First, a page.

Back to the personality issue: I was naming the ants one day, since we needed personality for the different ant types. The worker is called Mike McMinion, and is your regular hard-working guy. I thought the soldier ant looked very tough, so I named him Sergeant Hardass (later to be elevated to General Hardass), in charge of the infantry. He looked American to me, and the taller, more suave bomber ant looked British – so I named him Colonel Swashbuckle. I supposed anything British-ish would have worked, Windsor, Canterborough, etc., but I wanted the name to convey his gallantry.

So I had a British air force and an American infantry, and had to come up with some intelligent scientist. What better than a German for the hi-tech artillery? And so Major Spitz therefore became leader of the spitter ants. Wary of allegations of “racism” or mockery, I took pains to make him inventive rather than pragmatic. The Colonel and General respectively sound British and American, so at first I had Major Spitz talk like a German as well, with “z” sounds at the beginning of soft words, like “ze”, “zis” and “zat”, but steered clear of it in the end. I’ve never intended to make fun of him, he actually made the game greater. Just like his counterparts, he has his German expressions, but he’s a good guy like the rest.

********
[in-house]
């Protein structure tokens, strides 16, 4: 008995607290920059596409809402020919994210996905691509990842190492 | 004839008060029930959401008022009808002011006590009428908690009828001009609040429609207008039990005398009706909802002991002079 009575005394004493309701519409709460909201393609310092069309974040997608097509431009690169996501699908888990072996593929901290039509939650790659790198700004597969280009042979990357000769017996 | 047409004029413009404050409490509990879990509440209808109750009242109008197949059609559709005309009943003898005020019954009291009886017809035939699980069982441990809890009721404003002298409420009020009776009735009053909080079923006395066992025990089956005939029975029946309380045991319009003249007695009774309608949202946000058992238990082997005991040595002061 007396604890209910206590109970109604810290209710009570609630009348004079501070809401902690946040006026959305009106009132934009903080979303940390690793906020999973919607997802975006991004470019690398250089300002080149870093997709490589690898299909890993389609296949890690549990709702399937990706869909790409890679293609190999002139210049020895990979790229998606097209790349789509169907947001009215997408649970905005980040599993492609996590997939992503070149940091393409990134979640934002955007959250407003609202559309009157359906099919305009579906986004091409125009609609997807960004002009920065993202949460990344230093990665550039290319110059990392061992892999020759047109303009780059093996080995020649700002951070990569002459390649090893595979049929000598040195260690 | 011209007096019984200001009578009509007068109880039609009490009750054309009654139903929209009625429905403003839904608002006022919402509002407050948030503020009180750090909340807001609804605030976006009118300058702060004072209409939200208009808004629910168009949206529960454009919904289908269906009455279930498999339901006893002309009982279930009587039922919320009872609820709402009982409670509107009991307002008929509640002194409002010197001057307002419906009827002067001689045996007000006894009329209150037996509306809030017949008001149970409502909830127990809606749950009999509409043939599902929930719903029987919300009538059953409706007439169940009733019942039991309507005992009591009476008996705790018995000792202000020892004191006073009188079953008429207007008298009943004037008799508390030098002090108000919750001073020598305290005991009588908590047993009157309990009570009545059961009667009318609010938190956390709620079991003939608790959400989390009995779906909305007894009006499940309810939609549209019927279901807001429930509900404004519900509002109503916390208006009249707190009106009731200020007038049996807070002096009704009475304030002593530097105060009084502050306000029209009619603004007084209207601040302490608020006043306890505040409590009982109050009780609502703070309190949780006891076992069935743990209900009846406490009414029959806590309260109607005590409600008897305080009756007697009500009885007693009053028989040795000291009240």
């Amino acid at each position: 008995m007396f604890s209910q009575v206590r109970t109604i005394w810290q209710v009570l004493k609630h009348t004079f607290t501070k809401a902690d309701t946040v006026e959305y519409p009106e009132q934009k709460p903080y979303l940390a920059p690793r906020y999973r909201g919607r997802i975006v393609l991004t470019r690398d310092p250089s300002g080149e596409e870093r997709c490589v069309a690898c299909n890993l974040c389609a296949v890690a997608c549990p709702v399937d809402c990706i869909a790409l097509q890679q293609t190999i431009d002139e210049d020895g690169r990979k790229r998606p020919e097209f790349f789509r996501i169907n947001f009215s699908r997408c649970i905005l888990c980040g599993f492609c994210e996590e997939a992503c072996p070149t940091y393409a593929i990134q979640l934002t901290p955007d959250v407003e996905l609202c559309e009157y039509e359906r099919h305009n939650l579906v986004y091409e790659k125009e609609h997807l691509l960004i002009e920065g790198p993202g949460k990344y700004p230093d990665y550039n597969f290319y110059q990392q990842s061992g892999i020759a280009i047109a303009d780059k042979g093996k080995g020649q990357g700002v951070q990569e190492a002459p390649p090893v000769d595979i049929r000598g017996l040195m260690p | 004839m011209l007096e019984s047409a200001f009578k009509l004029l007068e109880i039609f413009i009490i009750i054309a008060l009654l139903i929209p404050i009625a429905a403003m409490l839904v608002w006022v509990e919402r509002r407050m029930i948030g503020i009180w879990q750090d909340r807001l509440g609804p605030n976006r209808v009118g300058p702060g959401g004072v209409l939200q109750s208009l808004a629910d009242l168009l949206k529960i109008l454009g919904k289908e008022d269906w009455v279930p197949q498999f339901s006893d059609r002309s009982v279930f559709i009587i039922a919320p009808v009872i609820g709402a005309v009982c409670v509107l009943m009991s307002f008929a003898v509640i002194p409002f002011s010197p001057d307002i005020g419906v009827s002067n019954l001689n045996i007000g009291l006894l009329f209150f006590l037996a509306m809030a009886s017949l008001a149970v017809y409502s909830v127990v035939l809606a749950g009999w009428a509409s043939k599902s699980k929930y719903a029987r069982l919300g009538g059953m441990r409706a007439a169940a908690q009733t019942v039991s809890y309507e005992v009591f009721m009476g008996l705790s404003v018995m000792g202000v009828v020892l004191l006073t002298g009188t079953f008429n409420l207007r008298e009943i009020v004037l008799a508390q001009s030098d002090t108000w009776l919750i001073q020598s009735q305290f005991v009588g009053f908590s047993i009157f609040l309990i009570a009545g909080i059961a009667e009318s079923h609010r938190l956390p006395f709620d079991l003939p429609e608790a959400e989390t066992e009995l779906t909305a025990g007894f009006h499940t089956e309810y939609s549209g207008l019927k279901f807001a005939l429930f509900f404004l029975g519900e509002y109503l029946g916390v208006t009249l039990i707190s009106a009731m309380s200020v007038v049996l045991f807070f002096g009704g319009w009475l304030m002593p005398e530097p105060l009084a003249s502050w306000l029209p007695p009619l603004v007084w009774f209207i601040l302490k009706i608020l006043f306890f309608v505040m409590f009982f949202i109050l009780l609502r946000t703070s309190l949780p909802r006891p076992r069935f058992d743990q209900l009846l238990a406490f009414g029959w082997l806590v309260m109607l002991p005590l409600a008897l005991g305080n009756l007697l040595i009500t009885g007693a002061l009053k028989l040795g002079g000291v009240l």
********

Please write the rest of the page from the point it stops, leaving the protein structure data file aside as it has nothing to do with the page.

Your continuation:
Why is the goal of a 20MB file size imperative for the Anthill development team? How much extra effort did it take to meet that goal, especially considering the high-quality assets and artwork that have obviously gone into the game?

The goal was there from the very start, and the reason was simple: we wanted people to be able to buy it while on the bus. More important is that we’ve made a universal version, since we didn’t want people having to buy separate versions for iPhone and iPad. Firstly, I think it’s a ripoff, but also I didn’t want people to play the iPhone version on their iPads and thus lose out on the magnificent graphics.

Our art director wasn’t too happy at the outset with this limitation, since he worried that the tile maps would be too repetitive. But as usual, limitations breed creativity, and this is pretty much invisible in the end product – at least you don’t notice unless you look hard for it. There are also so many other hand-drawn objects in the environments that it never feels repetitive.

On the other hand, we had to think very hard about our tutorials, menus and so on – we couldn’t use long, pre-recorded sequences to show how the game would be played, and we couldn’t vary the graphic elements in between levels too much. I really wanted two features that didn’t make it into the game: a bestiary and an achievement system. Both of them got canceled due to both time and byte constraints. Still, I think that the decision was a good one – the merits of getting users a universal version under 20 MB outweighed these features. There is a good bestiary at, the official website for the game.

Towards the end we monitored the “megabyte weight” rather closely with each new build, but I feel we never were in any great danger. Anthill is a great piece of programming, and more games out there could squeeze in under 20 MB if developers planned accordingly.